Speaking after the company's poorly attended annual meeting in Birmingham, Mr Brown said he planned to have a few days off, take up fishing and possibly write a book.
"I'm going to enjoy life and spend some time with my family who have been very supportive."
Asked if he was proud of what he had achieved at the company that he joined 43 years ago he said: "I achieved what I set out to do. But others will have to judge."
He admitted that the 'fat cat' pay row had wounded him but refused to apologise for the embarrassment the scandal had caused the company.
"Some of it did hurt. If you are a human being it is going to. There are probably very few business people that have experienced that kind of thing. We're not trained for it. But you learn to cope with it and learn a lot about yourself."
Mr Brown, whose 75 per cent pay increase in 1994 sparked the 'fat cat' controversy, declined to say whether he felt relief or sadness on his last day. "I am going to look back at the whole 43 years and put the last two years in context. There's been a lot written about it and there's nothing more I can say."
Mr Brown's retirement will be cushioned by a pounds 240,000 annual pension and a pounds 120,000 consultancy fee, as well as a chauffeur-driven car and staffed office. Although he has more than 700,000 share options, most are worthless due to the low level of the British Gas share price.
British Gas had been braced for a large and unruly shareholders' meeting after last year's event when nearly 5,000 investors descended on the Docklands Arena in London and a 20-stone pig gorged itself on a trough of share options. This time only 500 turned up and Cedric the pig couldn't make it. The sow is heavily pregnant and was deemed unfit for travel.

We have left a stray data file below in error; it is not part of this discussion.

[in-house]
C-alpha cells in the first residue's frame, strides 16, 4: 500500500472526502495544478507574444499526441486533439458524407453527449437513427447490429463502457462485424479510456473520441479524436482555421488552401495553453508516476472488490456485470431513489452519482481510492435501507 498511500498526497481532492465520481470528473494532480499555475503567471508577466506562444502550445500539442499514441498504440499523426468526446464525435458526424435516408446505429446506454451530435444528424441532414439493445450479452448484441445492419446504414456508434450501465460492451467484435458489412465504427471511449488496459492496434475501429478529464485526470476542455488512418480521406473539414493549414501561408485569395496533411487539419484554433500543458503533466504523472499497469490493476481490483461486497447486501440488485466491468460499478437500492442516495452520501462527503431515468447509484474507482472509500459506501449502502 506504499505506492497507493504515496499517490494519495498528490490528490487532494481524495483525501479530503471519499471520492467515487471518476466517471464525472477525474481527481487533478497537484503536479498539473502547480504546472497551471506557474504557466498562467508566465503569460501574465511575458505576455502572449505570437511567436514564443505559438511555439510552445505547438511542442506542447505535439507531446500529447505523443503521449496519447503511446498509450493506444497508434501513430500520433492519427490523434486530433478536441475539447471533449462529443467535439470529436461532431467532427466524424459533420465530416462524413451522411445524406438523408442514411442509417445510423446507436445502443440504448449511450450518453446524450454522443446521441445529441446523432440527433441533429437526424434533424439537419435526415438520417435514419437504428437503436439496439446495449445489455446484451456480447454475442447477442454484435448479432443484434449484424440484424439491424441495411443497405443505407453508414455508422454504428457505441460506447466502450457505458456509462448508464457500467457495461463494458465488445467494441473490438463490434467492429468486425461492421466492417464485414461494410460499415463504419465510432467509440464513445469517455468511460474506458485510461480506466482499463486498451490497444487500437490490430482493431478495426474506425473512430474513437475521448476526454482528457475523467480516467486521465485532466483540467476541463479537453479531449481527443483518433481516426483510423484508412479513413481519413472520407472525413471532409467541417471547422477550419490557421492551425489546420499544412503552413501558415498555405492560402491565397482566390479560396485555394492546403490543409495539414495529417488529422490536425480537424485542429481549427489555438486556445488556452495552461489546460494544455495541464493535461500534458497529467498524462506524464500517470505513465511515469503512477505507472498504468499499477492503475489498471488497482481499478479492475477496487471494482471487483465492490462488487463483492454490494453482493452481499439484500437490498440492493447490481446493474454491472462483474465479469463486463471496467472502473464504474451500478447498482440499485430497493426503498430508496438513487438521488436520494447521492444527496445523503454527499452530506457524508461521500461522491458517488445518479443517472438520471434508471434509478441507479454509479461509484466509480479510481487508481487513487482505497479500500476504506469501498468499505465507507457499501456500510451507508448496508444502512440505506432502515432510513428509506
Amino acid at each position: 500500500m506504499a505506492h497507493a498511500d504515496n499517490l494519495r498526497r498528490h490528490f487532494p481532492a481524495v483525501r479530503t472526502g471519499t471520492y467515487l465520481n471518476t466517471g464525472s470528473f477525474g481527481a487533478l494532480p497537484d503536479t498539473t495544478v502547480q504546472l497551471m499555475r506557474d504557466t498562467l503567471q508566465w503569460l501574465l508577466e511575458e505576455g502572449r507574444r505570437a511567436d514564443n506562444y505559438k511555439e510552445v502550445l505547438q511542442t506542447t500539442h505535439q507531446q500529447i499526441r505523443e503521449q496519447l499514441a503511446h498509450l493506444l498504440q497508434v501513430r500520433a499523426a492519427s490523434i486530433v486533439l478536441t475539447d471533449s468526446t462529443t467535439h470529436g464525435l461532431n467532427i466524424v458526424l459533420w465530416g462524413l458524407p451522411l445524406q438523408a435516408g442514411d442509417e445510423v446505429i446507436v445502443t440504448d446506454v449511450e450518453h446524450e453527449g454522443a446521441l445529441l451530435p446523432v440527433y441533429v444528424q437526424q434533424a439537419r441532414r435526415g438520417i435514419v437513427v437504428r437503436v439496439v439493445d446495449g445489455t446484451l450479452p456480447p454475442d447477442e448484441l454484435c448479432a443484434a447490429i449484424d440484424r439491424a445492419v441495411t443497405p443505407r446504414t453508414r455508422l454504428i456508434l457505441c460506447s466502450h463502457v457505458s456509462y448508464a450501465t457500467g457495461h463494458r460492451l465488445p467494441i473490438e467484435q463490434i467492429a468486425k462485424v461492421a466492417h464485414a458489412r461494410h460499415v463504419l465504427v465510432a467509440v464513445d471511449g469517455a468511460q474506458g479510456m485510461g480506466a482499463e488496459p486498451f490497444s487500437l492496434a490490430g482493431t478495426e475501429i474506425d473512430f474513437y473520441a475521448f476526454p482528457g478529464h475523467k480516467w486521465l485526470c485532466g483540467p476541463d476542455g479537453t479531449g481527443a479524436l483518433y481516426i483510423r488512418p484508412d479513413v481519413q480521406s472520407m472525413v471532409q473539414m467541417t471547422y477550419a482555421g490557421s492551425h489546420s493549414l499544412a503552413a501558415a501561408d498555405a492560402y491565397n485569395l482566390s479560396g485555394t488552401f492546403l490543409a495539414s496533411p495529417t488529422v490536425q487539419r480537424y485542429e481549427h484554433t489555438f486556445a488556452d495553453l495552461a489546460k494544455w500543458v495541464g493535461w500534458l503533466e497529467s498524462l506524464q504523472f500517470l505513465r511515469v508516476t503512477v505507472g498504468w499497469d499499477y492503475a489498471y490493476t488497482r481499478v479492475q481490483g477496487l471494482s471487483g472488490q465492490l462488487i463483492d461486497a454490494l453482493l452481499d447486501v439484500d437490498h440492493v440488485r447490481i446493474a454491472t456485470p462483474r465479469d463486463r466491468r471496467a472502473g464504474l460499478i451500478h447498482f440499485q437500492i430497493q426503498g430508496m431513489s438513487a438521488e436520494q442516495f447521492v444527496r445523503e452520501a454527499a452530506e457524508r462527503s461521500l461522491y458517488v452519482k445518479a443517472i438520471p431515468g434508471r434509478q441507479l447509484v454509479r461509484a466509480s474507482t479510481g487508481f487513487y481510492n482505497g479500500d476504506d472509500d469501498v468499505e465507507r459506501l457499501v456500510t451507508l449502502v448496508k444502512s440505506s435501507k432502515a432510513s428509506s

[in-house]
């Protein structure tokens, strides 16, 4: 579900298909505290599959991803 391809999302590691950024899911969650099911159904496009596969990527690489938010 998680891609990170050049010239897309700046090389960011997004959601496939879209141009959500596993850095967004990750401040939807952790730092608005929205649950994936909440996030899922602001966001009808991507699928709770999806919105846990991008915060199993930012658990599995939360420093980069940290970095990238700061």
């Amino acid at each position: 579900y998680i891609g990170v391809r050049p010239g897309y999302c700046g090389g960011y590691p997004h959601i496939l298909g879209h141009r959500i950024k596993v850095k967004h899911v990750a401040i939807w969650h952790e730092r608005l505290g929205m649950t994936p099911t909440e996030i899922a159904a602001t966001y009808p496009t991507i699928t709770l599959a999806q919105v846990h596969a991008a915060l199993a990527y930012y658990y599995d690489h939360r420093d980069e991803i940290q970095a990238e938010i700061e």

Shareholders complained about the early 10am start and many were late, saying they couldn't find the National Exhibition Centre. British Gas denied that it had deliberately timed the start to prevent a larger turn- out and a potential repeat of last year's fiasco.
Shareholders were divided in their opinion of Cedric Brown's performance as chief executive. Most displayed a mixture of either anger or pity. Noel Falconer, a small shareholder who failed in his bid to be elected to the board, was the most vocal. "Cedric Brown has been a disaster as a chief executive. He is a super engineer but he was promoted beyond his capabilities."
Another shareholder called for the whole board to resign: "1995 was disastrous for the reputation and image of British Gas and I believe the directors are to blame. They have made this company a laughing stock. Why don't they all just go now?" However, the chairman, Richard Giordano, said the board was committed to carrying on.
Mr Brown did have some supporters. Mr Gibson from Glasgow said: "I am genuinely sorry to see Cedric Brown go today. The man has given 40 years to this company, boy and man, and we should recognise that." Polite applause followed.
Dennis Blakemore, a former water industry worker, who had cycled 23 miles from Stratford-upon-Avon to attend the meeting, was more critical, saying: "I'd like just a fraction of his pension. There must be people who could do a better job. I invested in this company as a kind of little Sid and have been waiting for the better times to come. They never have."
The company's customer service levels were also criticised as new figures from the Gas Consumers Council showed complaints about the firm's supply and service had doubled in 1995.